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As world rethinks nuclear power, Russia to invest $9 billion in Belarus plant

While much of the world is questioning investment in nuclear power amid Japan's crisis, Russia announced it will build a reactor in Belarus, where large areas remain closed off due to the Chernobyl meltdown.

By Correspondent / March 16, 2011

Russian Prime Minister Vladimir Putin (l.) and Belarussian President Alexander Lukashenko seen during their meeting in Minsk, Belarus on Tuesday, March 15. Putin is suggesting a nuclear power plant that Russia is planning to build in Belarus will be safer than the beleaguered plants in Japan.

Alexei Nikolsky/RIA Novosti/AP



Russia has triggered controversy by announcing that it will lend its politically unstable neighbor Belarus more than $9 billion to construct a Russian-designed nuclear power plant near Ostrovets, just 50 miles from the capital city of European Union member Lithuania.

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The deal, inked Tuesday at a meeting between Russian Prime Minister Vladimir Putin and his Belarussian counterpart in Minsk, is being met with deep concern from Lithuania and criticism from environmentalists, who argue that the reactor design is untested, ecological impact studies are incomplete, and the decision-making has lacked public input.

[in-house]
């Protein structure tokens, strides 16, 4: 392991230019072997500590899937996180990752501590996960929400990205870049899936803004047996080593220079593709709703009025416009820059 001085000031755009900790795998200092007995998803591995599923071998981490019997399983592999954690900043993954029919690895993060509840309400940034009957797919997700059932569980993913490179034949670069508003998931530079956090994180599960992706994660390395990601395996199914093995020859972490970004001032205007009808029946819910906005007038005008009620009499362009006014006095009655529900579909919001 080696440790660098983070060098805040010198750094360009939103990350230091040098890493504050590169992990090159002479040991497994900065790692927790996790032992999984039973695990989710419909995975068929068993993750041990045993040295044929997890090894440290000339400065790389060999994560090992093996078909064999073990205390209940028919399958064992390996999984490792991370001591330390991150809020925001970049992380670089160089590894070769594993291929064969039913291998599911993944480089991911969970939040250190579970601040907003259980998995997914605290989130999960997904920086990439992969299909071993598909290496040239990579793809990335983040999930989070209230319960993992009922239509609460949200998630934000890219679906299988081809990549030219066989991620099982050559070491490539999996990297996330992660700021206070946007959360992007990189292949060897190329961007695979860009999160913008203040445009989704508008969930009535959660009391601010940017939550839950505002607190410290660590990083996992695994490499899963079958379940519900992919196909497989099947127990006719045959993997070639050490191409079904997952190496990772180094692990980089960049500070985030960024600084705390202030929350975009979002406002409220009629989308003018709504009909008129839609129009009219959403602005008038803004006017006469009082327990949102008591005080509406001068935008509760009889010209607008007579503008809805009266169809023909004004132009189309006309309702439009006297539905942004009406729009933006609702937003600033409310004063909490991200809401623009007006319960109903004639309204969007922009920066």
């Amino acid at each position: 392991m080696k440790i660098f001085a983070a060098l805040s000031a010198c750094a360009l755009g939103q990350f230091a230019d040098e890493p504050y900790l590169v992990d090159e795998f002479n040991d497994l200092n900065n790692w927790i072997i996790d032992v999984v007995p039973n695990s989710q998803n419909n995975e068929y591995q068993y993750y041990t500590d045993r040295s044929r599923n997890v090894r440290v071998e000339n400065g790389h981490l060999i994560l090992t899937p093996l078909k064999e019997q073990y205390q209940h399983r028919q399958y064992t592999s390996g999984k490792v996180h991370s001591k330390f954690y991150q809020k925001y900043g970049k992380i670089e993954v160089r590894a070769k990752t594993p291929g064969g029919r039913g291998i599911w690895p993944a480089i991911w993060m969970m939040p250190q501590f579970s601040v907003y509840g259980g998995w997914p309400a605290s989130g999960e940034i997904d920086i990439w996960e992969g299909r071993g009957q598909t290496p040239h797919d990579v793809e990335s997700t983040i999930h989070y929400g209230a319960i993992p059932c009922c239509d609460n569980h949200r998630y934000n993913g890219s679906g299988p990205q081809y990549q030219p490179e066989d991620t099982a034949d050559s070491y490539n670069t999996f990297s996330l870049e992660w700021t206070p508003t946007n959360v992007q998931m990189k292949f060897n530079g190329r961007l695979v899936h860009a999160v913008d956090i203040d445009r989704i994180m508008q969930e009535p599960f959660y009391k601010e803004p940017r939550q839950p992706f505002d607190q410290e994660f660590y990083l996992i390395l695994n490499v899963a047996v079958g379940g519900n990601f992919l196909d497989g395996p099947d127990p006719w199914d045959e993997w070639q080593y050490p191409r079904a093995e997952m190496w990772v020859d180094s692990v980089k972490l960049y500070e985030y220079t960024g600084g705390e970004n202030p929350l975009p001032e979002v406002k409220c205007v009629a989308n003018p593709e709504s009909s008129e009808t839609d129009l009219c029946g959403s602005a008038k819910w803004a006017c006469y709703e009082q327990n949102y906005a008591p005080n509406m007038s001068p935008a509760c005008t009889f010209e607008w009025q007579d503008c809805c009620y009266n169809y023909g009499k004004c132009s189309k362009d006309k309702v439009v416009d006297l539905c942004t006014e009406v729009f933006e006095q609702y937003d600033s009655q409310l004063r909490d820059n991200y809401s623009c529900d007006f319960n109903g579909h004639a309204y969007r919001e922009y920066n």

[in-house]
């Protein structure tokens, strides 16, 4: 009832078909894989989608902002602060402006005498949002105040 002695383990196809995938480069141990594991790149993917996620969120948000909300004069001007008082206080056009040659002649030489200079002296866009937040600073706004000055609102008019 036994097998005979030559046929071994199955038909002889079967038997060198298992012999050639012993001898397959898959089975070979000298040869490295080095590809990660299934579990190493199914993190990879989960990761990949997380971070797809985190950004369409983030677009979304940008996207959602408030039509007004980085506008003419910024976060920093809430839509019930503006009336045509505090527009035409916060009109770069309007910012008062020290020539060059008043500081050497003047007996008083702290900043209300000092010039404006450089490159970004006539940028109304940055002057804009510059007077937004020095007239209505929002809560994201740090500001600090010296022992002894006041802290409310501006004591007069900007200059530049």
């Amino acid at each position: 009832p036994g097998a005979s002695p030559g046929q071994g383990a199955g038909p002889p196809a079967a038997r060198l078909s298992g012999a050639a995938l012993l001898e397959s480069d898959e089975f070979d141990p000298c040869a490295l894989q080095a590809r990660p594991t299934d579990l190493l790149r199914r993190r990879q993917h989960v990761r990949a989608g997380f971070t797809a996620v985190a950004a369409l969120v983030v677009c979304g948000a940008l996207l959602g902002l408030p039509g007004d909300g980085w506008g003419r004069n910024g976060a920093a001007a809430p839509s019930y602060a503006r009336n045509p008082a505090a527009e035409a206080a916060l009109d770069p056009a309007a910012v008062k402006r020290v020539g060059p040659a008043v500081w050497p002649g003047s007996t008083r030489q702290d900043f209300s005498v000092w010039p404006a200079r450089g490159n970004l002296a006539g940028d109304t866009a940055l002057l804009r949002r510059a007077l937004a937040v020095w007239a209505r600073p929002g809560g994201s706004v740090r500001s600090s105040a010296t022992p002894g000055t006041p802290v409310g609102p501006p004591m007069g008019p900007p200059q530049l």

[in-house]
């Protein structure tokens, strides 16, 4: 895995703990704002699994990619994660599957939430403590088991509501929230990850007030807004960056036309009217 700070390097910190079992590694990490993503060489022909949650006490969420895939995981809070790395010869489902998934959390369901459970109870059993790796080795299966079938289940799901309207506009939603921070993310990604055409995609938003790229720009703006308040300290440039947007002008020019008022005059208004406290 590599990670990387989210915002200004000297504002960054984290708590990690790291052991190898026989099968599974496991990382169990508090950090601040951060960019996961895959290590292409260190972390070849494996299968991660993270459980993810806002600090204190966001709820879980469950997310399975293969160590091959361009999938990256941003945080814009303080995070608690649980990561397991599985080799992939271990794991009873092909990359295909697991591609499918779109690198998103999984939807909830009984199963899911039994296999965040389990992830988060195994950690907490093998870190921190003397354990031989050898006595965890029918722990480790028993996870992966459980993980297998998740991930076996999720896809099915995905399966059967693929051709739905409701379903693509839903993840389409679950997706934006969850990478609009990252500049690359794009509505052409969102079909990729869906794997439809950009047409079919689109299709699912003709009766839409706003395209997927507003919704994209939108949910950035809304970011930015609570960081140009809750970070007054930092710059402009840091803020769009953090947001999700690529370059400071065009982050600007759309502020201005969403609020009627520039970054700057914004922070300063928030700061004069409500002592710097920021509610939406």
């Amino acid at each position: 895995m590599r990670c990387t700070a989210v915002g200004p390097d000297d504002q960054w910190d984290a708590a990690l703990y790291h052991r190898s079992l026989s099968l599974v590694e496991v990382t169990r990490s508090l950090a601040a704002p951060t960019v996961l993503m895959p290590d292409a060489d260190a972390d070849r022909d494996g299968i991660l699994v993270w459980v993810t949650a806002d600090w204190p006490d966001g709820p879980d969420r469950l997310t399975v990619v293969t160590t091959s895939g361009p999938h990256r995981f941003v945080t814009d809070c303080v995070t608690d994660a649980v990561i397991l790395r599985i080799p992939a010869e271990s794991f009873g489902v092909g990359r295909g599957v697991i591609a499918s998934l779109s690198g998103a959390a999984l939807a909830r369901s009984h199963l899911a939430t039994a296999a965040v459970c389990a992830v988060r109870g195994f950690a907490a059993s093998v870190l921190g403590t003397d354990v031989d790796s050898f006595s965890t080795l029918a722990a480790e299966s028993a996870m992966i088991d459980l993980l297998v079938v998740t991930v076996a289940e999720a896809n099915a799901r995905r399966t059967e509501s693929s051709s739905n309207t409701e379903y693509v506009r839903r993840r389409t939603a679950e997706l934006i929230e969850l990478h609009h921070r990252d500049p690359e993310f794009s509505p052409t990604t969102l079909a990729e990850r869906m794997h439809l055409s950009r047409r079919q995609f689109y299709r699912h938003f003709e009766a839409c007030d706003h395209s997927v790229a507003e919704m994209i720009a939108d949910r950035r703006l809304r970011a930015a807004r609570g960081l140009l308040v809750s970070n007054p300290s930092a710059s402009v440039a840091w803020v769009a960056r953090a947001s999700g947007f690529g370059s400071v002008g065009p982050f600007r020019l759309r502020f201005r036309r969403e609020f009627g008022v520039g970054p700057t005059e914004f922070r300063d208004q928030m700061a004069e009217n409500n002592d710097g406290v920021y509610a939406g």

Under the agreement, Russia's state-owned Atomstroyeksport will build the Russian-financed Ostrovets nuclear station, with the first reactor due to come on line in 2016 and as many as four more reactors operational by 2025.

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The announcement seems strangely ill timed, given the still-unfolding nuclear tragedy in Japan and growing nervousness in Russia's own far eastern region over the danger of radiation blowing from the stricken Fukushima atomic power station, just a few hundred miles away.

Putin's nuclear defense

Mr. Putin defended the project, saying the five VVER-1200 pressurized water reactors Russia plans to install in Ostrovets are the "latest technology," whereas the failing American-built Japanese units are 40 years old.

"The level of protection will be substantially higher than in Japan, and that's not taking into account that Belarus is not in a seismic fault zone like Japan," Putin said.

Belarus suffered more than any other former Soviet republic from the meltdown and explosion of the Chernobyl atomic power station in 1986, and to this day large territories of the country remained closed radioactive zones.

"If Russia really wants to help Belarus, it has to be safe and economically efficient projects, not the construction of an unnecessary and dangerous nuclear power plant," Irina Sukhiy of the Belarussian environmental group Ecodom told journalists recently. "This project is economically unviable and ecologically dangerous. We call on the Russian government to reconsider participating in it."

Political instability


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